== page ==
Coaching and mentoring can help, but I think a more formal management system is necessary to get the wind behind the sails of a companywide commitment to making developers and engineers believe that, as the late Andy Grove said, “Your career is your business and you are its CEO.”

    That’s why I created a career development model for developers and engineers when I was an Intel Fellow at Intel between 2003 and 2013. This framework has since been put into practice at the three subsequent companies I worked at — Google, VMWare, and, now, Juniper Networks — through training sessions and HR processes.

    The model is based on a principle that every developer can relate to: Treat career advancement as you would a software project.

    That’s right, by thinking of career development in stages like those used in app production, developers and engineers can gain a holistic view of where they are in their professional lives, where they want to go and the gaps they need to fill.

    Step 1: Functional specification

    In software development, a team can’t get started until it has a functional specification that describes the app’s requirements and how it is supposed to perform and behave.

    Why should a career be any different? In my model, folks begin by assessing the “functionality” expected of someone at their next career level and how they’re demonstrating them (or not). Typically, a person gets promoted to a higher level only when they already demonstrate that they are operating at that level.


    View the full article

  17. A 13-tonne Tesla Megapack caught fire on Friday morning at a battery storage facility in south-east Australia. The blaze occurred during testing at between 10 and 10.15am local time, according to Victorian Big Battery. The regional fire service said a specialist fire crew had been dispatched to the site in Geelong, Victoria. Firefighters were using a hazmat appliance designed for hazardous chemical spills and specialist drones to conduct atmospheric monitoring, according to Fire Rescue Victoria.

    The site was evacuated and there were no injuries, Victorian Big Battery said in a statement. It added that the site had been disconnected from the power grid and that there will be no impact to the electric supply. French energy company Neoen, which operates the facility, and contractor Tesla are working with emergency services to manage the situation.

    As a result of the fire, a warning for toxic smoke has been issued in the nearby Batesford, Bell Post Hill, Lovely Banks and Moorabool areas, reports The Sydney Morning Herald. Residents were warned to move indoors, close windows, vents and fireplace flues and bring their pets inside.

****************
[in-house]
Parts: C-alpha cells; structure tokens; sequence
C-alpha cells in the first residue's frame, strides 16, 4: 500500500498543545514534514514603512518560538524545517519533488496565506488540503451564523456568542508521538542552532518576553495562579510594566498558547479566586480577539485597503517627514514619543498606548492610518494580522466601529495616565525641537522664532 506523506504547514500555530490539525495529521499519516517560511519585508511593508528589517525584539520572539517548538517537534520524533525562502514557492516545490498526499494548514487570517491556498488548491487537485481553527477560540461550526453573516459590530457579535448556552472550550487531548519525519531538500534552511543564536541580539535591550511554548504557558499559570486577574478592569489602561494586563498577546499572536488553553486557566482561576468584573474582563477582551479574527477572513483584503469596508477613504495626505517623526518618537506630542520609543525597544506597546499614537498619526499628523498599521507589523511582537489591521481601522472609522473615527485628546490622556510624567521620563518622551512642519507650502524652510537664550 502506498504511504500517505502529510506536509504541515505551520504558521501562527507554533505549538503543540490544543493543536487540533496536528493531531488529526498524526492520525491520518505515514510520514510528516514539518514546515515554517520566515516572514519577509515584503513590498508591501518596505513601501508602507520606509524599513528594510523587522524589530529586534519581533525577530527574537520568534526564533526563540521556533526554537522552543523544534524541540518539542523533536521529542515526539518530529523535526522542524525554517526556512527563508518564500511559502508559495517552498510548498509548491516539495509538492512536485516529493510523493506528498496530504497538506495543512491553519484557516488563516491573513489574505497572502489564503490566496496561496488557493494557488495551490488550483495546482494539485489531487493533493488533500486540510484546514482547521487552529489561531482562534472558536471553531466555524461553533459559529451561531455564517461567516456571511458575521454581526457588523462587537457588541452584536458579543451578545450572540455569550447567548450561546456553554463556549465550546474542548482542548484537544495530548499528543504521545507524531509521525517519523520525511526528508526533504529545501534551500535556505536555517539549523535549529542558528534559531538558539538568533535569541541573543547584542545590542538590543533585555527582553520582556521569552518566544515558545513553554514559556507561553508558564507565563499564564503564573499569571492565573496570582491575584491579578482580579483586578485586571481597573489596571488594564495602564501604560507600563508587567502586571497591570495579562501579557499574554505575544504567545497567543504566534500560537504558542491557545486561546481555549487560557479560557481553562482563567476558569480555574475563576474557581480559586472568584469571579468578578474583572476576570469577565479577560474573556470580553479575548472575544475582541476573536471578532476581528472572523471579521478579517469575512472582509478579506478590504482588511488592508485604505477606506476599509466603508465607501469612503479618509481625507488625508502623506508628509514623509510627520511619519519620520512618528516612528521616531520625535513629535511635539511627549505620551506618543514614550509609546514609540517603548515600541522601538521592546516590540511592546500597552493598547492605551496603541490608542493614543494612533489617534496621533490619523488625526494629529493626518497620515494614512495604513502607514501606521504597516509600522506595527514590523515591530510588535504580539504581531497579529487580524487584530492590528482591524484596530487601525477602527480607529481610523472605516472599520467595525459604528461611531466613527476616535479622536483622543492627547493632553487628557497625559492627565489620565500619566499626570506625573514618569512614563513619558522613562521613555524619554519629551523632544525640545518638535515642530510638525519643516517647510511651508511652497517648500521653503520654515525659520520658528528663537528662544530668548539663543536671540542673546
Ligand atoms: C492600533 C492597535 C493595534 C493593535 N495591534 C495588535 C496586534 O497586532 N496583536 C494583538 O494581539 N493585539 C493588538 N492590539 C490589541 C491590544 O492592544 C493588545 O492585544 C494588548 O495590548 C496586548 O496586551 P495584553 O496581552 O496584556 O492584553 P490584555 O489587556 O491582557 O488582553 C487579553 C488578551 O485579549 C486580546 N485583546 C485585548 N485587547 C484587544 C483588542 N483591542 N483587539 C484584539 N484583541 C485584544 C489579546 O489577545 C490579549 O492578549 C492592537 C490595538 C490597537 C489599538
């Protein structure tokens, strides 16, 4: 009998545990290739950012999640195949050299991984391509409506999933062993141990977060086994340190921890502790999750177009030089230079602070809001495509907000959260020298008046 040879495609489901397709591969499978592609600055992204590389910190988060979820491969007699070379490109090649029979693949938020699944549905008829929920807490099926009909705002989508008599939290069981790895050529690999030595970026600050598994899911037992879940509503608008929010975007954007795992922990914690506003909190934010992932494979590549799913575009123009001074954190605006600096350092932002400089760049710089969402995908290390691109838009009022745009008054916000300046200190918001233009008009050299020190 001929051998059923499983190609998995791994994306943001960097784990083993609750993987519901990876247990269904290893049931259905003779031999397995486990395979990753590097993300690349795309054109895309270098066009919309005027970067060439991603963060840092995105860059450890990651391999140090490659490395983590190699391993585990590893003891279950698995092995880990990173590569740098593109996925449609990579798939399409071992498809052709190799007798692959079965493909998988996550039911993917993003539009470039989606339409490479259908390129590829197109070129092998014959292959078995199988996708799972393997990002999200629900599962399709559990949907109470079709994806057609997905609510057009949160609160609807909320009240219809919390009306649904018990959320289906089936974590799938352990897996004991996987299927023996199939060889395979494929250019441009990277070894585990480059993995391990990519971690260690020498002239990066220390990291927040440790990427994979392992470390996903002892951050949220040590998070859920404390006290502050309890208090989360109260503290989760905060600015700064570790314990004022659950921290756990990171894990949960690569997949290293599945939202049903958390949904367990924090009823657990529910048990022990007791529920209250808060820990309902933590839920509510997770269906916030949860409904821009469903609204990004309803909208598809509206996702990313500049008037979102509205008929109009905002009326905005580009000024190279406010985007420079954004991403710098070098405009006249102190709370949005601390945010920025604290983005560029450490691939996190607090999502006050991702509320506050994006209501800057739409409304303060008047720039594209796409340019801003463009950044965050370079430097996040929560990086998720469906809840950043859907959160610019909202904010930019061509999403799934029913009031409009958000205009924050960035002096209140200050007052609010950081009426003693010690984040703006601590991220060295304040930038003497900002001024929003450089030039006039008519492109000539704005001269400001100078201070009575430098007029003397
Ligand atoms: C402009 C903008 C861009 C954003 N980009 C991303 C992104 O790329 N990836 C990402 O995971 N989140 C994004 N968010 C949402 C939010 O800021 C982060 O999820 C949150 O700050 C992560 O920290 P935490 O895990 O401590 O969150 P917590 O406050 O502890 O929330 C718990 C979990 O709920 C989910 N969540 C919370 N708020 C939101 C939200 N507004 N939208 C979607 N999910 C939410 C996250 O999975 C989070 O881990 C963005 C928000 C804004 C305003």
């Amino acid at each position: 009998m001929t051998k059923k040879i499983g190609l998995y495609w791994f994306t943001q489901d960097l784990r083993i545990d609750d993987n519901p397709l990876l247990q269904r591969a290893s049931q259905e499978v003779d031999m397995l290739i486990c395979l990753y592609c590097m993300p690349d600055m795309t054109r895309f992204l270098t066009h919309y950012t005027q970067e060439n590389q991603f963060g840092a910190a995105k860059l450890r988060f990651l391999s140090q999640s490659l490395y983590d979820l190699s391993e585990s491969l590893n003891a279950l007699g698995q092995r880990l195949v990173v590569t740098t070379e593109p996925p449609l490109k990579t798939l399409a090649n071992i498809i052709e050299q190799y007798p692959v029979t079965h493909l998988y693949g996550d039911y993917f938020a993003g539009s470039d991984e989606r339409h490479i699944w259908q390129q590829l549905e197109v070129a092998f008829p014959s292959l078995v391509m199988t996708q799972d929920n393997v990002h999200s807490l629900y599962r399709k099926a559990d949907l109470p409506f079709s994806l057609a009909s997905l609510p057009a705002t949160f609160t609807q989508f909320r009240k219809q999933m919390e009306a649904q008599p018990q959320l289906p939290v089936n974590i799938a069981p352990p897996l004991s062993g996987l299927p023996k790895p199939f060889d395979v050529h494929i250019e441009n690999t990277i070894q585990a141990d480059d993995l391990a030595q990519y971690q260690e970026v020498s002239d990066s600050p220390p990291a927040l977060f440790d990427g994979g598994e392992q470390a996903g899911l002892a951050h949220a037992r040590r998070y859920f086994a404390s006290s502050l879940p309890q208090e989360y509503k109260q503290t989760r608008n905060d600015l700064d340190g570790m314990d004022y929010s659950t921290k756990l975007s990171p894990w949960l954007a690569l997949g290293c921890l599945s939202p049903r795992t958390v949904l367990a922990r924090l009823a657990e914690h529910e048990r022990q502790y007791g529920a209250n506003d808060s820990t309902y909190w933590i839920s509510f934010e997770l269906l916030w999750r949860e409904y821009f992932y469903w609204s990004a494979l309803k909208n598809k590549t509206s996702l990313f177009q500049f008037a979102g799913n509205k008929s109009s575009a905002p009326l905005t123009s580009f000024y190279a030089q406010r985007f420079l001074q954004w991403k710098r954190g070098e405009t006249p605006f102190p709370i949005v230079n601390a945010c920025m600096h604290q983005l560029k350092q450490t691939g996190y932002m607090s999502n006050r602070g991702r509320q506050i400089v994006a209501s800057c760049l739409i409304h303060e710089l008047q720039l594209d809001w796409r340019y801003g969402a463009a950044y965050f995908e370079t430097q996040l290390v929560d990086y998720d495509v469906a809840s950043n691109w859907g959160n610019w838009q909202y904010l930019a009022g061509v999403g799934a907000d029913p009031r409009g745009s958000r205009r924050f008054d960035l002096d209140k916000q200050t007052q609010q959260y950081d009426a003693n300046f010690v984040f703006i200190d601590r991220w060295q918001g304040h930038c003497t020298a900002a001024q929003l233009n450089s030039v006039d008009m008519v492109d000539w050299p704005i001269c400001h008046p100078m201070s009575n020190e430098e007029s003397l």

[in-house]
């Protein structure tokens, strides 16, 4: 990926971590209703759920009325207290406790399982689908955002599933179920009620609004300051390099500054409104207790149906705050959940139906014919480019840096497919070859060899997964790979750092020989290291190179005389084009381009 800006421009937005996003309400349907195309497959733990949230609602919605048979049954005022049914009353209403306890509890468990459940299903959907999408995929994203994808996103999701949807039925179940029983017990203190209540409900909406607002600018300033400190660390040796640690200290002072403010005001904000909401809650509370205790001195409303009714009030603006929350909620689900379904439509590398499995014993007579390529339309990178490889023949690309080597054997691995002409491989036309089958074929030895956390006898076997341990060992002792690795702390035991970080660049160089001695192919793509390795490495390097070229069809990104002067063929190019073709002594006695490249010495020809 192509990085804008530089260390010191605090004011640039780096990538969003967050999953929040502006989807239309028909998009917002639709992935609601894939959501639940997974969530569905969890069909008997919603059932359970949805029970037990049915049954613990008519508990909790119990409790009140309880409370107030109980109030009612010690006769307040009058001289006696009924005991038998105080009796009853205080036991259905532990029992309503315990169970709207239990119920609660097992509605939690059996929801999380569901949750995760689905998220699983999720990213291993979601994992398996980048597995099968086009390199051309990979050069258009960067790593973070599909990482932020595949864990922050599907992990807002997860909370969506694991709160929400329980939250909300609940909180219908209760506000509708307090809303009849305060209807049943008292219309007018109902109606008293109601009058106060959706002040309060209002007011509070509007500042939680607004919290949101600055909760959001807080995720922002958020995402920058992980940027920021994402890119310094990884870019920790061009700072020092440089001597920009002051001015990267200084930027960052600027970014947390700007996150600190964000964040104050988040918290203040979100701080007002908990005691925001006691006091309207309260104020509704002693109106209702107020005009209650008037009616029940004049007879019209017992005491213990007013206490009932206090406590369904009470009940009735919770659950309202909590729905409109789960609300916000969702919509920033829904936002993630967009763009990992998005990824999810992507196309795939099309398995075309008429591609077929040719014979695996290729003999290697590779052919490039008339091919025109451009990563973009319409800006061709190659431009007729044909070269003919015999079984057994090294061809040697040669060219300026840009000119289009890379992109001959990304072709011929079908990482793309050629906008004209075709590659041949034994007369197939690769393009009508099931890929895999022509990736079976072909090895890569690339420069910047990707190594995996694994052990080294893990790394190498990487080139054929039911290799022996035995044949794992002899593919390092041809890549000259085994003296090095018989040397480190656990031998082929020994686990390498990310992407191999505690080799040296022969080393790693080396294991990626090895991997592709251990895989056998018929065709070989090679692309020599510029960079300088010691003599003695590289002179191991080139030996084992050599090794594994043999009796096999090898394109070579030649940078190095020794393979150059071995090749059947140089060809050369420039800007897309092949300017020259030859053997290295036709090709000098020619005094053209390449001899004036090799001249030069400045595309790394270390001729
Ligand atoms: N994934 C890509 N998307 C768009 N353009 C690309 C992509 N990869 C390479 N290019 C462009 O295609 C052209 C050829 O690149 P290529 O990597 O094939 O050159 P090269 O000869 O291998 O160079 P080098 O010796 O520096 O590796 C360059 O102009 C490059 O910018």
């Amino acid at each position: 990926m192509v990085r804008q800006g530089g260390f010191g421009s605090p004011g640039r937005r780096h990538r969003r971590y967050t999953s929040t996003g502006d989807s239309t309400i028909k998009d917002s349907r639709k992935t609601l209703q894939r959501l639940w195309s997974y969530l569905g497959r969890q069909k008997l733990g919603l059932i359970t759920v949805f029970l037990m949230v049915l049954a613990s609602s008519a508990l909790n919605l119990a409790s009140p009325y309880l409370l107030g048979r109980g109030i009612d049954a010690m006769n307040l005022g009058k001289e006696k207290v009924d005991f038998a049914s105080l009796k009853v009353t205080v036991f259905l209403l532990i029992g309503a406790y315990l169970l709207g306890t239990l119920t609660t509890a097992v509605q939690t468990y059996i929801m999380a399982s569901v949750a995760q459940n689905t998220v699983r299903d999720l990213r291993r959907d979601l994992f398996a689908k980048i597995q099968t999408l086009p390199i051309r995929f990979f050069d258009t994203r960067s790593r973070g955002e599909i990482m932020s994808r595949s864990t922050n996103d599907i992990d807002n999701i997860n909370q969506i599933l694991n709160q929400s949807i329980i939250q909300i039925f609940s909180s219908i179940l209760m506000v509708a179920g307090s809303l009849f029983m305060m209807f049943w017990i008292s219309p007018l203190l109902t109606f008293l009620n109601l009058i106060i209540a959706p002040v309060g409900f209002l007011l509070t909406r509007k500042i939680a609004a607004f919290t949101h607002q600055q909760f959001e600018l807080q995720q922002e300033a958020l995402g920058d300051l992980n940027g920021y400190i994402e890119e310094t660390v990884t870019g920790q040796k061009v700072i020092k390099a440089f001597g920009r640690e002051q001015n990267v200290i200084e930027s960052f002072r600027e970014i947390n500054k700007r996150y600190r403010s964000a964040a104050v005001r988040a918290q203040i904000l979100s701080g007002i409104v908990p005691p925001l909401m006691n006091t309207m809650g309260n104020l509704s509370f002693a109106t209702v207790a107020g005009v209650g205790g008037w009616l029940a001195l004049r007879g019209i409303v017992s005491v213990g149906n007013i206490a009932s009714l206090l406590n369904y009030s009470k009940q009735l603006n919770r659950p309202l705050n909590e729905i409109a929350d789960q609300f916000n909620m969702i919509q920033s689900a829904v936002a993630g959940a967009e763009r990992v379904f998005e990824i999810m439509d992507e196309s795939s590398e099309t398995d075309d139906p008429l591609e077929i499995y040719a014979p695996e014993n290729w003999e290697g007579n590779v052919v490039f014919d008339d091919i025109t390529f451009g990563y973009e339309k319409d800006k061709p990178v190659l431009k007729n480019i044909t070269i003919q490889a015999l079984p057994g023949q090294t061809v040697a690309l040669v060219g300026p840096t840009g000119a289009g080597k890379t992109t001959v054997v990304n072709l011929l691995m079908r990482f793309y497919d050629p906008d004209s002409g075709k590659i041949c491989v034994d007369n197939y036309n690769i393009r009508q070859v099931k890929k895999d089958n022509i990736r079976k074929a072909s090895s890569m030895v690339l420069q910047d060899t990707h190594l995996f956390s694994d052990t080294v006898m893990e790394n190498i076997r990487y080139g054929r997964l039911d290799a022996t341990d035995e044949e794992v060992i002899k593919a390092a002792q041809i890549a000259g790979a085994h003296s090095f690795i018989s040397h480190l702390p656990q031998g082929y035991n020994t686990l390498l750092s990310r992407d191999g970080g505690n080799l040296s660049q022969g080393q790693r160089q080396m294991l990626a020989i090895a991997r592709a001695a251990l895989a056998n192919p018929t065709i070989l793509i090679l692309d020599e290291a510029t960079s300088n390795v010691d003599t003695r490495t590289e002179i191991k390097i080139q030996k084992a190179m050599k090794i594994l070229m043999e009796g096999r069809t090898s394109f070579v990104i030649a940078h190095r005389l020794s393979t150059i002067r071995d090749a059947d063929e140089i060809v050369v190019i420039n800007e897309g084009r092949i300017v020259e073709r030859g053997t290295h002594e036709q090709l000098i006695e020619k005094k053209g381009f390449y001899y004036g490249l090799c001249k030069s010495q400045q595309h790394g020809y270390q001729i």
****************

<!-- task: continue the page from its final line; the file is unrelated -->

The Victorian Big Battery site, a 300 MW/450 MWh battery storage facility, is viewed as key to the Victorian government’s 50 percent renewable energy target by 2030. It follows the success of Neoen and Tesla’s 100 MW/129 MWh battery farm in Hornsdale in South Australia, which was completed ahead of schedule and has resulted in multi-million dollar savings for market players and consumers. Both sites essentially provide a regional power backup for when renewable energy is not available, effectively filling the gap when the sun isn’t shining and the wind isn’t blowing.

    In February, Neoen announced that the Victorian Big Battery would utliize Tesla’s megapacks — utility-sized batteries produced at the company’s Gigafactory — and Autobidder software to sell power to the grid. Victorian Big Battery has a contract with the Australian Energy Market Operator (AEMO). As part of the pact, the site will provide energy stability by unlocking an additional 250 MW of peak capacity on the existing Victoria to New South Wales Interconnector over the next decade of Australian summers.

    Editor’s note: This post originally appeared on Engadget.


    View the full article

  18. NGHTMRE offers another way to listen to Illenium and Matt Maeson’s recent release, “Heavenly Side.”

    “Heavenly Side” in its original form is a fresh take on the signature Illenium sound fans know and love, romantic as ever with an alternative edge. The song is all about overcoming pain, anger and darkness to become a new and improved version of yourself.

    MORE: ILLENIUM Releases Emotional Fourth Album, ‘Fallen Embers’

    Trading the production’s emotional, rock-fused undertones for a more upbeat, dance arrangement with pitched-up vocals and bright synths, “Heavenly Side” is nearly unrecognizable in NGHTMRE’s remix. If you already love the original, try to go in with an open mind.

    Listen and hear “Heavenly Side” in a new light!

    Illenium & Matt Maeson – Heavenly Side (NGHTMRE Remix)

    This article was first published on Your EDM. Source: NGHTMRE Remixes Illenium & Matt Maeson’s “Heavenly Side” [LISTEN]

    View the full article

  19. Jhay Cortez and Skrillex bring the heat in their new club-friendly collaboration together, “En Mi Cuarto.”

    Vocals from the Puerto Rican singer/songwriter glide effortlessly over the track, also produced in part by Tainy. This genre-bending deep cut fuses elements of reggaeton and dance into one seamless, addictive groove, embracing styles of both Skrillex and Jhay Cortez at its core.

    The music video directed by Stillz features Mia Khalifa, flashes through lonely moments following a breakup, only to be interrupted by motorcycle stunts and an imminent, fiery blaze.